3. In dealing with specific points in paragraph 4 of your telegram he made the following observations:-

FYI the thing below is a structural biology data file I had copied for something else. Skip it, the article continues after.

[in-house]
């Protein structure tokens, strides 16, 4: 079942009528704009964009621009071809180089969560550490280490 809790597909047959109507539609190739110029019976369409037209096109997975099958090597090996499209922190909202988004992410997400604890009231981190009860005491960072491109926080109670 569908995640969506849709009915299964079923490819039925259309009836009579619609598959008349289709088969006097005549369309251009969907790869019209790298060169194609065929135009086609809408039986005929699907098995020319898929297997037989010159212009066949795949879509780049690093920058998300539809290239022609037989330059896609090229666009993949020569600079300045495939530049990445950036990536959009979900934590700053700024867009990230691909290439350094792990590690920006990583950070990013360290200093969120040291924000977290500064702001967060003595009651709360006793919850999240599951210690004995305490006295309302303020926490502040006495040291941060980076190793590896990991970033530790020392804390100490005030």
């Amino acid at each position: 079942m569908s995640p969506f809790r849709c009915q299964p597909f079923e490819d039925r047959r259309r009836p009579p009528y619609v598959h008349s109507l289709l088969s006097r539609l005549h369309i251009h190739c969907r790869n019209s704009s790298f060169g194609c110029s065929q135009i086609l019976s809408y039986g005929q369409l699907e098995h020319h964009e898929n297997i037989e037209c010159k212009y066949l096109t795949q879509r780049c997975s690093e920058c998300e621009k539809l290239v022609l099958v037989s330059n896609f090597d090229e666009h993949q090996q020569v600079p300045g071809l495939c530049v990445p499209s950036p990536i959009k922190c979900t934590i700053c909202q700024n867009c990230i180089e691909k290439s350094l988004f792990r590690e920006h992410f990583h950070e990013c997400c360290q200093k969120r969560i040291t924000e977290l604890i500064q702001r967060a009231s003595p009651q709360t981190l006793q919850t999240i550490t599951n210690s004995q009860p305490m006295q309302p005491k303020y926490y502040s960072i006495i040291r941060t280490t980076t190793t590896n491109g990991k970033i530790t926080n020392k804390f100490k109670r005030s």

(I) On 4-A (Preferences) he drew attention to the fact that (b) and (c) of paragraph 2 of formula in telegram D.2070 [5] are in fact unchanged from (b) and (a) respectively in D.1909 [6] except for the introduction of the word ‘negotiated’ in (b) of the latter version. This word was in fact introduced in order to take care of the very point about which you express concern with regard to revenue duties. As now worded, the sentence makes clear that it is only when reductions of most favoured nation rates are negotiated that the reductions will operate to reduce or eliminate margins of preference. Where a reduction is made not as the result of negotiation but by the autonomous action of the Government concerned, the preferential margin can be maintained. On the criticism that there was no corresponding undertaking from the United States he emphasised that the abandonment of the earlier proposals for uniform horizontal rates or a tariff ceiling in favour of selective treatment of tariffs and preferences meant that both sides entered the bargaining prices of negotiations on an equal basis. He said that the commitment to negotiate on this basis in no way prejudiced the results. In this connection he called special attention also to the way in which this point would be made clear by United Kingdom Ministers in the House of Commons in an explanation on the lines of the commentary quoted in telegram D.2070. The point is made repeatedly that there will be no unilateral surrender of preference, see in particular paragraph 4 (1) of the commentary. He suggested that there was little difference between paragraph 4 (1) of the commentary and paragraph 1 of your telegram 1682.